Voice, tense, mood, participles . . . learning biblical Greek is tough enough with a firm grasp of the building blocks of English. But that's just where many first-year students falter. Through many years in the clBridging the Grammar Gap
Voice, tense, mood, participles . . . learning biblical Greek is tough enough with a firm grasp of the building blocks of English. But that's just where many first-year students falter. Through many years in the classroom, veteran language instructor Gary Long has learned that it's in the first semester that many students get bogged down in grammatical basics. Soon confidence, moraleand then gradesstart to slip. A growing number of students have forgotten, or never learned, the fundamental grammatical concepts needed for studying Biblical Greek. Explanations of these concepts in standard Greek textbooks are either too skimpy or too complex. This practical resource will help.
Written for learners with little or no formal study of grammar, this invaluable complement to standard classroom textbooks clarifies English grammar in order to more effectively teach concepts that are specific to New Testament Greek. Arranged to supplement teaching grammars, each chapter takes up individual concepts, first explaining how the concept works in English, then illustrating its use in biblical Greek.
Abundant English and Greek examples illustrate each concept, most of them visually analyzed. Glossaries and translations help students comprehend the Greek words in each example.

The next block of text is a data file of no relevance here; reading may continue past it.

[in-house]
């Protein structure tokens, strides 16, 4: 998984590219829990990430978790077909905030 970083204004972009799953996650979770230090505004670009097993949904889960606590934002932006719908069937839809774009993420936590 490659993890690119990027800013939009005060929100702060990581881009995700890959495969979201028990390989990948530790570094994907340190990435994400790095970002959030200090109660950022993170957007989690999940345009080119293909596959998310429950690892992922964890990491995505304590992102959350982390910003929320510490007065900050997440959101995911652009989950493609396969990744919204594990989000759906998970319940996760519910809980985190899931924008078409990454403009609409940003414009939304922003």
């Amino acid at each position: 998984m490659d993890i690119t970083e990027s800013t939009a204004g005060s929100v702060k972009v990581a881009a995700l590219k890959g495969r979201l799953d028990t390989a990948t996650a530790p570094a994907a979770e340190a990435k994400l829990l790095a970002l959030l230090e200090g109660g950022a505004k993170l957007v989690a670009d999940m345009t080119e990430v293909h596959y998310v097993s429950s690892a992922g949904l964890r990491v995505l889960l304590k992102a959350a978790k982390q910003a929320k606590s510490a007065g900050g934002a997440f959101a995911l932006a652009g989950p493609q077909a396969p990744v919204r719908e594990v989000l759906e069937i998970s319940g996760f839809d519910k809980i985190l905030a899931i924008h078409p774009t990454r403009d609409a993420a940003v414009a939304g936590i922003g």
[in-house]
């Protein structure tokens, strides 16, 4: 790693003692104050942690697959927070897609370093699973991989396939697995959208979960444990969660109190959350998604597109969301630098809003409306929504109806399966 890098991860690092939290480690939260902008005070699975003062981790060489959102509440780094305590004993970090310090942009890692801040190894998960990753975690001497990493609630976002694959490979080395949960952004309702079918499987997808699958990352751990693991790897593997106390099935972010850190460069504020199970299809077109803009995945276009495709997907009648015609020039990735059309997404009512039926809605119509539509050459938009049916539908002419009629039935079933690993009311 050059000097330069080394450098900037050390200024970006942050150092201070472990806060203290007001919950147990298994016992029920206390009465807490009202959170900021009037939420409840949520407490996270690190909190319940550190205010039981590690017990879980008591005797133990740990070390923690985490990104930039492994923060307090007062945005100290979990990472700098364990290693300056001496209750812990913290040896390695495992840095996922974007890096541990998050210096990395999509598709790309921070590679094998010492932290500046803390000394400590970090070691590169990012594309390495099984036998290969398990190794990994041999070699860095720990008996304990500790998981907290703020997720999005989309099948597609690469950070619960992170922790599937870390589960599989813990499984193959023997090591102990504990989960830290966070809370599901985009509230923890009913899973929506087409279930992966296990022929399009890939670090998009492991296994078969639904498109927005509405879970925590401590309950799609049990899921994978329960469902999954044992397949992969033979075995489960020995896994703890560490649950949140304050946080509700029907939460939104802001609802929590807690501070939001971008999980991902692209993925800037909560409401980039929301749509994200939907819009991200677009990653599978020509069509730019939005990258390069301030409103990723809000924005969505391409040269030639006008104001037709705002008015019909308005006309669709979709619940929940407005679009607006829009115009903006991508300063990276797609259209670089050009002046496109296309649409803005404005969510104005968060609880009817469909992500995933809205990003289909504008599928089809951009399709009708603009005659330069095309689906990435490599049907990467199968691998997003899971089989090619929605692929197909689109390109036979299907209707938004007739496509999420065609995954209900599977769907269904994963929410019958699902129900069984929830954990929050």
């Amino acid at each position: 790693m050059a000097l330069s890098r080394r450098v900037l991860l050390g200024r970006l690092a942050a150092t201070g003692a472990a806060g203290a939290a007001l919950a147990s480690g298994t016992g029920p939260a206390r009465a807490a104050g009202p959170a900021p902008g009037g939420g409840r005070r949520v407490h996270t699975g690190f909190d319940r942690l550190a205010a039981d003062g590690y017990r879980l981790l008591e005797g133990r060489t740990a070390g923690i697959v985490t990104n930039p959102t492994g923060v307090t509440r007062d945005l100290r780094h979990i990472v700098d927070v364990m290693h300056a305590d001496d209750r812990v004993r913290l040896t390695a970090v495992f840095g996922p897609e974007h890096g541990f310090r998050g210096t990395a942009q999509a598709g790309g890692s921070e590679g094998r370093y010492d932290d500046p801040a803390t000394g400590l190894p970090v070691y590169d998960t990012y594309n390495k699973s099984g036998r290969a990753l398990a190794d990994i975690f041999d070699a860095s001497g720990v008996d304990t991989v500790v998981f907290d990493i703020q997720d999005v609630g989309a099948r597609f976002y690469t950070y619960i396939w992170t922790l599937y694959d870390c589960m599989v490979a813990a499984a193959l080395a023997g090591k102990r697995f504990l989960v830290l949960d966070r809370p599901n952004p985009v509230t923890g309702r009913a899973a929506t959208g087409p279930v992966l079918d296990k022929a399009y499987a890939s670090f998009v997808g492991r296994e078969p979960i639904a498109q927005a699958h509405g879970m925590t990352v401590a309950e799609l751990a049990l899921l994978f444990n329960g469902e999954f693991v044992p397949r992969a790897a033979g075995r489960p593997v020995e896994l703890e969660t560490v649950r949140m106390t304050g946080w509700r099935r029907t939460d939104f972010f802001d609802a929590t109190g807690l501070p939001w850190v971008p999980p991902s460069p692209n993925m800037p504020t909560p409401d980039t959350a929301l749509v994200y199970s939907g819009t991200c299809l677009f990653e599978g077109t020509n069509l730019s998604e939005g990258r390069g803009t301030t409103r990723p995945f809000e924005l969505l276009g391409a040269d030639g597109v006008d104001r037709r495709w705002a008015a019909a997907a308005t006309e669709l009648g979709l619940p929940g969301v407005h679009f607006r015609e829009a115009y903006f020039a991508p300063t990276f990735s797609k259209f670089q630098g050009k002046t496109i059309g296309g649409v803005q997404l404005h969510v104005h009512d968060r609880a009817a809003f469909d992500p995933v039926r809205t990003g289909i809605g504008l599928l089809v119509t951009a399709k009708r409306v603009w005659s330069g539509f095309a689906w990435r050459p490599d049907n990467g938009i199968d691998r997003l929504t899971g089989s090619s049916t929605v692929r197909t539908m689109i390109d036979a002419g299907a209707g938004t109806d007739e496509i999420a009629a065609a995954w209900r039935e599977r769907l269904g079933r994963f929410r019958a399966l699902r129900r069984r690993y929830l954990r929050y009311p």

"Gary Long has written a book on a topic that most people would prefer to avoid. We all know that grammar is 'good for us,' but we cringe at the prospect at having to relearn everything we learned (or were supposed to learn) in grade school. Add to that the study of a second language - and one as challenging as New Testament Greek - and you have a recipe for disaster. Enter Grammatical Concepts 101 for Biblical Greek. I rate this book as four stars (out of five) because it almost achieves the impossible - it makes grammar as painless as possible. I will definitely recommend it as a reference tool to my Greek students. If anyone wants a concise, easy-to-understand definition of any given part of speech (both in Greek and English), it's all here!" David Alan Black, Professor of New Testament and Greek, Southeastern Baptist Theological Seminary and author of Learn to Read New Testament Greek and It's Still Greek to Me...Continua